Advances in astronomical observation over the past century have allowed scientists to construct a remarkably successful model of how the cosmos works. It makes sense – the better we can measure something, the more we learn.

But when it comes to the question of how fast our Universe is expanding, some new cosmological measurements are making us ever more confused.

Since the 1920s we've known that the Universe is expanding – the more distant a galaxy is, the faster it is moving away from us. In fact, in the 1990s, the rate of expansion was found to be accelerating.

The current expansion rate is described by something called "Hubble's Constant" – a fundamental cosmological parameter.

Until recently, it seemed we were converging on an accepted value for Hubble's Constant. But a mysterious discrepancy has emerged between values measured using different techniques.

Now a new study, published in Science, presents a method that may help to solve the mystery.

The problem with precision

Hubble's Constant can be estimated by combining measurements of the distances to other galaxies with the speed they are moving away from us.

By the turn of the century, scientists agreed that the value was about 70 kilometres per second per megaparsec – one megaparsec is just over 3 million light years. But in the last few years, new measurements have shown that this might not be a final answer.

If we estimate Hubble's Constant using observations of the local, present-day Universe, we get a value of 73. But we can also use observations of the afterglow of the Big Bang – the "cosmic microwave background" – to estimate Hubble's Constant.

But this "early" Universe measurement gives a lower value of around 67.

Worryingly, both of the measurements are reported to be precise enough that there must be some sort of problem. Astronomers euphemistically refer to this as "tension" in the exact value of Hubble's Constant.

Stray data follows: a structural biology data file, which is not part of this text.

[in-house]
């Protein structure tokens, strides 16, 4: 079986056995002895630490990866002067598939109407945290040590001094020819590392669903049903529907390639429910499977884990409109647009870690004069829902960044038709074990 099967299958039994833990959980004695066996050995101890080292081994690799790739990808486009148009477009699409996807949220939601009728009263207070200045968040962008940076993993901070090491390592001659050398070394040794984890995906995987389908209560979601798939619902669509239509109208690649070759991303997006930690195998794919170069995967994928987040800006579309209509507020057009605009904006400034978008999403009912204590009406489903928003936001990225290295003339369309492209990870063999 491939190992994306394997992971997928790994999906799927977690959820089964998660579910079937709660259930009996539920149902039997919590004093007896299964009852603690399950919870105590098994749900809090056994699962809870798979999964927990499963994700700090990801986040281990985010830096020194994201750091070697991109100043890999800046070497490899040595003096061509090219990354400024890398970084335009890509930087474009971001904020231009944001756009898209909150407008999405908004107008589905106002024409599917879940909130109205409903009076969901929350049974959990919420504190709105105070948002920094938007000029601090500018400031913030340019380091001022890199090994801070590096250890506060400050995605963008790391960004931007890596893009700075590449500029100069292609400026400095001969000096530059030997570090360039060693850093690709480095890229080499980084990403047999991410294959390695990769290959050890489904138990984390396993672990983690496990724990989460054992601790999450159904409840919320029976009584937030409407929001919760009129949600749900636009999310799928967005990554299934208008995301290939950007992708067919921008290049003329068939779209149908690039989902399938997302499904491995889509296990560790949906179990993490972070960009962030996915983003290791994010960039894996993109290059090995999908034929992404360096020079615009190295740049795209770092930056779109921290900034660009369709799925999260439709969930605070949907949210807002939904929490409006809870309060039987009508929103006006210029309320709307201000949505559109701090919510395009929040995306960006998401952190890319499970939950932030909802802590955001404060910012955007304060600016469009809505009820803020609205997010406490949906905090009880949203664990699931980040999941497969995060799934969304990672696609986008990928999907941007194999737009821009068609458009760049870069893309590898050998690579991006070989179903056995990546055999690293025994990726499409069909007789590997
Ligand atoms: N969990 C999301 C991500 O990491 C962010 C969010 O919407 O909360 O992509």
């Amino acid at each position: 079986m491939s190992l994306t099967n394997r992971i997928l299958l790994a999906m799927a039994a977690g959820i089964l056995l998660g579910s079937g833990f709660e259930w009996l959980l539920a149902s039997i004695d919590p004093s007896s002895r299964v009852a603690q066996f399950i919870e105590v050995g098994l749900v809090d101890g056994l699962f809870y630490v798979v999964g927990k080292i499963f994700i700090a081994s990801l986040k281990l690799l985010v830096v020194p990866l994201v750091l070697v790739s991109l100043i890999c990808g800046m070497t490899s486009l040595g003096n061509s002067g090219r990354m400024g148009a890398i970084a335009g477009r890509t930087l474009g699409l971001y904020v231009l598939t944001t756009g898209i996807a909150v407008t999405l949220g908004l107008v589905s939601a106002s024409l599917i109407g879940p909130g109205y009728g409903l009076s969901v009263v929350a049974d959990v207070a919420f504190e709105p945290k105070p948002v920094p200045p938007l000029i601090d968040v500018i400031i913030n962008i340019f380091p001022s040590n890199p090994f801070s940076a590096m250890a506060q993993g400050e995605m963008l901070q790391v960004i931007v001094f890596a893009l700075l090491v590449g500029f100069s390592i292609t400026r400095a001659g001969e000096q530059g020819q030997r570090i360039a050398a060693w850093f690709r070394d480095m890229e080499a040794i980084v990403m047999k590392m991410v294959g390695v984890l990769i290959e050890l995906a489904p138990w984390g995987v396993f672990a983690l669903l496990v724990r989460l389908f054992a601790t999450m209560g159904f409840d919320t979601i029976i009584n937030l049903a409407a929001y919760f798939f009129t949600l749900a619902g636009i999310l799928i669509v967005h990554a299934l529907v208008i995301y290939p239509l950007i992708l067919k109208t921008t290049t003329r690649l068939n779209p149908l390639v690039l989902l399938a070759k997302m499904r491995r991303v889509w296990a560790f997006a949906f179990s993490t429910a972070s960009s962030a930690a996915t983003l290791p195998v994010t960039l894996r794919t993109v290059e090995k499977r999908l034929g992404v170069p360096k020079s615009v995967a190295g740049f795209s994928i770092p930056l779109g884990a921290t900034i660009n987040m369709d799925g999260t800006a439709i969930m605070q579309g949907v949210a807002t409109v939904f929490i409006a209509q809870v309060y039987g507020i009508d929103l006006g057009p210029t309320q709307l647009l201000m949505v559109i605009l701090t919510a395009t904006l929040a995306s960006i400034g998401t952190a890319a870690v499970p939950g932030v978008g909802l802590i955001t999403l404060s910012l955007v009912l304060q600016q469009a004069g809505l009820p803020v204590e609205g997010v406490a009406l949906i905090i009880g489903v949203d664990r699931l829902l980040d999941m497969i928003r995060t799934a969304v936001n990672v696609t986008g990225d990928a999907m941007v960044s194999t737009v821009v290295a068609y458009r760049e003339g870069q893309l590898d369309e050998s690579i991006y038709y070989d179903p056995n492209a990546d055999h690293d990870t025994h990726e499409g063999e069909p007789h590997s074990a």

If you're the worrying kind, then the tension points to some unknown systematic problem with one or both of the measurements. If you're the excitable kind, then the discrepancy might be a clue about some new physics that we didn't know about before.

Although it has been very successful so far, perhaps our cosmological model is wrong, or at least incomplete.

The universe's expansion. (NASA/WMAP)The universe's expansion. (NASA/WMAP)

Distant versus local

To get to the bottom of the discrepancy, we need a better linking of the distance scale between the very local and very distant Universe.

The new paper presents a neat approach to this challenge. Many estimates of the expansion rate rely on the accurate measurement of distances to objects. But this is really hard to do: we can't just run a tape measure across the Universe.

One common approach is to use "Type 1a" supernovas (exploding stars). These are incredibly bright, so we can see them at great distance. As we know how luminous they should be, we can calculate their distance by comparing their apparent brightness with their known luminosity.

To derive Hubble's Constant from the supernova observations, they must be calibrated against an absolute distance scale because there is still a rather large uncertainty in their total brightness.

Currently, these "anchors" are very nearby (and so very accurate) distance markers, such as Cepheid Variable stars, which brighten and dim periodically.